The tournaments are also a hindrance to mainstream sport as athletes opt for them instead of professional leagues because of financial gain; so the government must take this as a lesson and try to harness resources to get the best out of these tournaments. The next Government that will be taking charge of this nation should also look at these loopholes and try to patch them up where necessary.


LEADERSHIP
Another letdown for Botswana sport is administration deficiency from all levels even at the mother-body; Botswana National Sports Council (BNSC). The Government, which is the overseer and financier of the BNSC, should make sure that a sports body like BNSC is fully fledged. For a long time the CEOs have been coming and going at the BNSC, something which the Government could have rectified by getting down to the root cause of the exodus.


It is worrying that even now the sports council still has an acting CEO, yet an organisation like a sports council needs a permanent CEO. There have been allegations that the relations between BNSC and Botswana National Olympic Committee (BNOC) are frosty too. This has a lot of people calling for both organisations to merge as they normally ‘fight’ to take the shine from each other especially when it comes to international showpieces.


Some people have been going to the extent that various codes must take responsibility to elect the Chairperson of BNSC – rather than the Government appointing its preferred candidate – so they can caucus and present their ideal leader than a Minister who at times may be clueless about sports dynamics.

Lack of leadership has caused the country dearly as certain sport codes, including women’s football, and basketball league are played without sponsorship, which does not bode well for Botswana, when it comes to international competitions.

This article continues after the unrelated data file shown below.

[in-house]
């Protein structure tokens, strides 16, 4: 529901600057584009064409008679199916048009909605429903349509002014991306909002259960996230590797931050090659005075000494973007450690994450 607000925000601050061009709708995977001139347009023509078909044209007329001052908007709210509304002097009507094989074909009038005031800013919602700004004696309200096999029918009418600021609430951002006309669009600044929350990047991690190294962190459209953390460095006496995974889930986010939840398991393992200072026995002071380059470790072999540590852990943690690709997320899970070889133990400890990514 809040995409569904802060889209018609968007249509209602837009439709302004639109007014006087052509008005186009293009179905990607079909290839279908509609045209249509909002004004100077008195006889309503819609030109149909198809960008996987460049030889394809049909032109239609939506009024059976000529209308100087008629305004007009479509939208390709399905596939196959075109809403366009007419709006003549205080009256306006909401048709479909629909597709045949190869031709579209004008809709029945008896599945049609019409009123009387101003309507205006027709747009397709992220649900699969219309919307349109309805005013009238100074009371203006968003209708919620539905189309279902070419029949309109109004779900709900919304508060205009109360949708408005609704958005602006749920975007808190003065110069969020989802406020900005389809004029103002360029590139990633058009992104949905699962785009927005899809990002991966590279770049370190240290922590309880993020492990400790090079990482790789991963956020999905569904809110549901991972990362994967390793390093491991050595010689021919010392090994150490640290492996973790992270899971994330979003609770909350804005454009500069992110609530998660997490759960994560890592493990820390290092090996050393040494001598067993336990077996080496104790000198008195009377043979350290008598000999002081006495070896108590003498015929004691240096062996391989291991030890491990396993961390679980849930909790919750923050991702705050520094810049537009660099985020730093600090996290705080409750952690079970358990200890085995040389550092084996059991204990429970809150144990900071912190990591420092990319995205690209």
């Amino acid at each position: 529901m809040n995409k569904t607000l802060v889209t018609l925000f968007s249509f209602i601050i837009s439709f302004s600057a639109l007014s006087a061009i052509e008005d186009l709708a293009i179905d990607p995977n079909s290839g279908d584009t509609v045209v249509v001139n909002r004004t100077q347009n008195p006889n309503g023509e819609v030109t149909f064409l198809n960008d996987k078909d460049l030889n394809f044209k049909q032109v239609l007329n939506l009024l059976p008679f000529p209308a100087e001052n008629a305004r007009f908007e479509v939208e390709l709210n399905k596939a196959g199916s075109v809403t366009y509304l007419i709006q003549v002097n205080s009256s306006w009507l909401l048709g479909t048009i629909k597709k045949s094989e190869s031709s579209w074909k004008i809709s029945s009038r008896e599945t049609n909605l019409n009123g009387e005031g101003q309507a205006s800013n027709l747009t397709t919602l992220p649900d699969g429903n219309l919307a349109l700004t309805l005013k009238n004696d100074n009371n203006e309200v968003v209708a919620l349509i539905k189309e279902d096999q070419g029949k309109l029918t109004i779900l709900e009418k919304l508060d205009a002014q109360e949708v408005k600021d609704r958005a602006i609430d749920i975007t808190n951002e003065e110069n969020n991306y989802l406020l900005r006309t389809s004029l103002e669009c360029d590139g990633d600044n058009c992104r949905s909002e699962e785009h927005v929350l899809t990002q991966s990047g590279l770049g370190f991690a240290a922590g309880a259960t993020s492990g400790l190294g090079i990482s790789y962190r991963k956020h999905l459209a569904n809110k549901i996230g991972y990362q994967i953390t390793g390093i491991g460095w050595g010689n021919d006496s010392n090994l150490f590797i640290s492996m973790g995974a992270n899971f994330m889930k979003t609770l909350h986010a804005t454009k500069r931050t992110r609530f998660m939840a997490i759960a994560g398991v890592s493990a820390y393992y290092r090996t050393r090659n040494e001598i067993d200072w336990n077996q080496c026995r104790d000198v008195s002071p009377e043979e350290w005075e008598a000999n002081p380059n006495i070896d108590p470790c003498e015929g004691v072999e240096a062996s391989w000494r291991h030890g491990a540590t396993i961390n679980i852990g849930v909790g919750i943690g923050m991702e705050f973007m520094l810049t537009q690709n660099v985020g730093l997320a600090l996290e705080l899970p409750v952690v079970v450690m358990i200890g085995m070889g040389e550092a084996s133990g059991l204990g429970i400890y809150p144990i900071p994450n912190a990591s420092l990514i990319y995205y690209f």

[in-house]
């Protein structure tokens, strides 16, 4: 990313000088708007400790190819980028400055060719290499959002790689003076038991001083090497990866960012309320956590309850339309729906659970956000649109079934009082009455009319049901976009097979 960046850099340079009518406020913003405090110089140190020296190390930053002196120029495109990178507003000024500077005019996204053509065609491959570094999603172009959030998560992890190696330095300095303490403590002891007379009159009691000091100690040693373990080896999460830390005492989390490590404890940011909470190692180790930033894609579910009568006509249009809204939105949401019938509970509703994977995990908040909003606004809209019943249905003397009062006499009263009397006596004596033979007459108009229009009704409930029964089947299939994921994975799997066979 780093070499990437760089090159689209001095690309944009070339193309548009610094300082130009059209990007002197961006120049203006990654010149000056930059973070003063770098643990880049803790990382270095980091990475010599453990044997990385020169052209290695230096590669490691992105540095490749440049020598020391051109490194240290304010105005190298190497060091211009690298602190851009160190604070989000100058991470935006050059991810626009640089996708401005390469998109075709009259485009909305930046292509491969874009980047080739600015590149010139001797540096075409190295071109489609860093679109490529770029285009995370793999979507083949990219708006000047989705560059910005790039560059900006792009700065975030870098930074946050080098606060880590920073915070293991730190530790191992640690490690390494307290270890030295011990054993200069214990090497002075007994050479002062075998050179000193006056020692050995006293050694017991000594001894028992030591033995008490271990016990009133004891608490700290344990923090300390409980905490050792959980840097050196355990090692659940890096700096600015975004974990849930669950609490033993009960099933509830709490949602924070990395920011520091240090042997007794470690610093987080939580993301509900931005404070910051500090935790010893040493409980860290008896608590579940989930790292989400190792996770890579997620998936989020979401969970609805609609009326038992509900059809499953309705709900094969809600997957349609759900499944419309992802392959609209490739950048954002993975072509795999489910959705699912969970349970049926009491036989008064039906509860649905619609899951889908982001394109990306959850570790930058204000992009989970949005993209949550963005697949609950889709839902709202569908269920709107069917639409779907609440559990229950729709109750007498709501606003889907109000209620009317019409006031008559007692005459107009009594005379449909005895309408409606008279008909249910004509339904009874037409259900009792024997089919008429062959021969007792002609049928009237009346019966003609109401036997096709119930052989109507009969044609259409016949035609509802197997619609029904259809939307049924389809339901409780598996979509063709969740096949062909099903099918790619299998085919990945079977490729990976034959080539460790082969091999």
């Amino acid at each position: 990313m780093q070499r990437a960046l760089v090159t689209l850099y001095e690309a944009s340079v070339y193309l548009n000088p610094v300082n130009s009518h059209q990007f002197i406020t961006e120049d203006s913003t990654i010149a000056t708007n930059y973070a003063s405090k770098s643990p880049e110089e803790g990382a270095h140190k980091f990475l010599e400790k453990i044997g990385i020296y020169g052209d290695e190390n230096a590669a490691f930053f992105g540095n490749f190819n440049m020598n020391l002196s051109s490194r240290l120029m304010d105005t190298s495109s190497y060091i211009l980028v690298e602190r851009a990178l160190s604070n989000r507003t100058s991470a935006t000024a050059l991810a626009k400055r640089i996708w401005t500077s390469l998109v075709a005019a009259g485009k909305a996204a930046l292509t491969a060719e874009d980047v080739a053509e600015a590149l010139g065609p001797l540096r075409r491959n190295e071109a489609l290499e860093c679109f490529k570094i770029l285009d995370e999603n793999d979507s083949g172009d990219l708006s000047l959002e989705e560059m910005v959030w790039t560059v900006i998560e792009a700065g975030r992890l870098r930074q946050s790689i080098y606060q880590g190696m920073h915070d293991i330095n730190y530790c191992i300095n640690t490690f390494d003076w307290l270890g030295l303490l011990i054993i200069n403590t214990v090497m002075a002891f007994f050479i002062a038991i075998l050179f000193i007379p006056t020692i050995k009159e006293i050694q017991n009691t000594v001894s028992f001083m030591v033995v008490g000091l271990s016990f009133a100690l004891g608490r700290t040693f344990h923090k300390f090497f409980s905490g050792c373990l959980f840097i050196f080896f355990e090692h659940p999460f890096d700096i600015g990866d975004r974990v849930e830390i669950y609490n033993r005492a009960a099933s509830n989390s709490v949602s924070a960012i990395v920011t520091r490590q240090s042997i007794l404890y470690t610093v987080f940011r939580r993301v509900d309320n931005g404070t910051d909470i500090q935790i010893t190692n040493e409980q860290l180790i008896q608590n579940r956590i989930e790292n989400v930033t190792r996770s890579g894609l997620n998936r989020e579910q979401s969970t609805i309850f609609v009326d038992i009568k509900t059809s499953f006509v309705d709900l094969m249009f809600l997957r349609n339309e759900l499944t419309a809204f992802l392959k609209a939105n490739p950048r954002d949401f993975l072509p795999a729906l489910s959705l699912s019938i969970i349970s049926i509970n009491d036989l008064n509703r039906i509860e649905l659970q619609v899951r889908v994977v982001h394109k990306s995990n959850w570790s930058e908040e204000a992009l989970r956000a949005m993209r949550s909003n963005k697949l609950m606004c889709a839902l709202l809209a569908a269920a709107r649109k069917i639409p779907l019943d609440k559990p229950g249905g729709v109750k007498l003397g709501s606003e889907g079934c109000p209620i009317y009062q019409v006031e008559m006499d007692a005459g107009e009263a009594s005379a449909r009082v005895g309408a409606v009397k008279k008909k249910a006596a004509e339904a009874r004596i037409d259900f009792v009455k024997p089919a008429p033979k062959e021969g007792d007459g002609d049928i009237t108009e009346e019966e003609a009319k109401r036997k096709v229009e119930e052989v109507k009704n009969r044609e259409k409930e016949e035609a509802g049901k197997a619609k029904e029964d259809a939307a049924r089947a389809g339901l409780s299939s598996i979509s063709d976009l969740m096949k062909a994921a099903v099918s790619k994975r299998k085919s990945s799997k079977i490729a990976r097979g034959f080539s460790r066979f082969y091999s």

Recently we saw the national women’s team being thrashed by South Africa 10-0, confirming Honourable Shaw Kgathi’s words that ‘’we should never send ill-prepared teams to competitions”.  However, during the reign of Kgathi as the minister of youth sport and culture, there were sports of pitso meetings where different stakeholders would share ideas on how to improve sport in the country, something which should continue for the next five years.


FACILITIES
Another cause for concern to the sporting community is the availability of sports facilities. This came to the fore recently when we dreamt of bidding for 2017 AFCON as one of the pre-requisites was a 40 000 capacity stadium, which unfortunately Botswana does not have even though there were issues of consultation between BFA and BNSC.


Since the opening of the new Lobatse Stadium in 2009 nothing in terms of a new facility has been done. The Francistown Stadium is now a white elephant though millions of Pula were invested into its development.

As a developing country we should try by all means to have proper facilities, at least one international stadium like what Zambia did by constructing the Levy Mwanawasa stadium because our National Stadium is no longer ideal as it has been overtaken by events.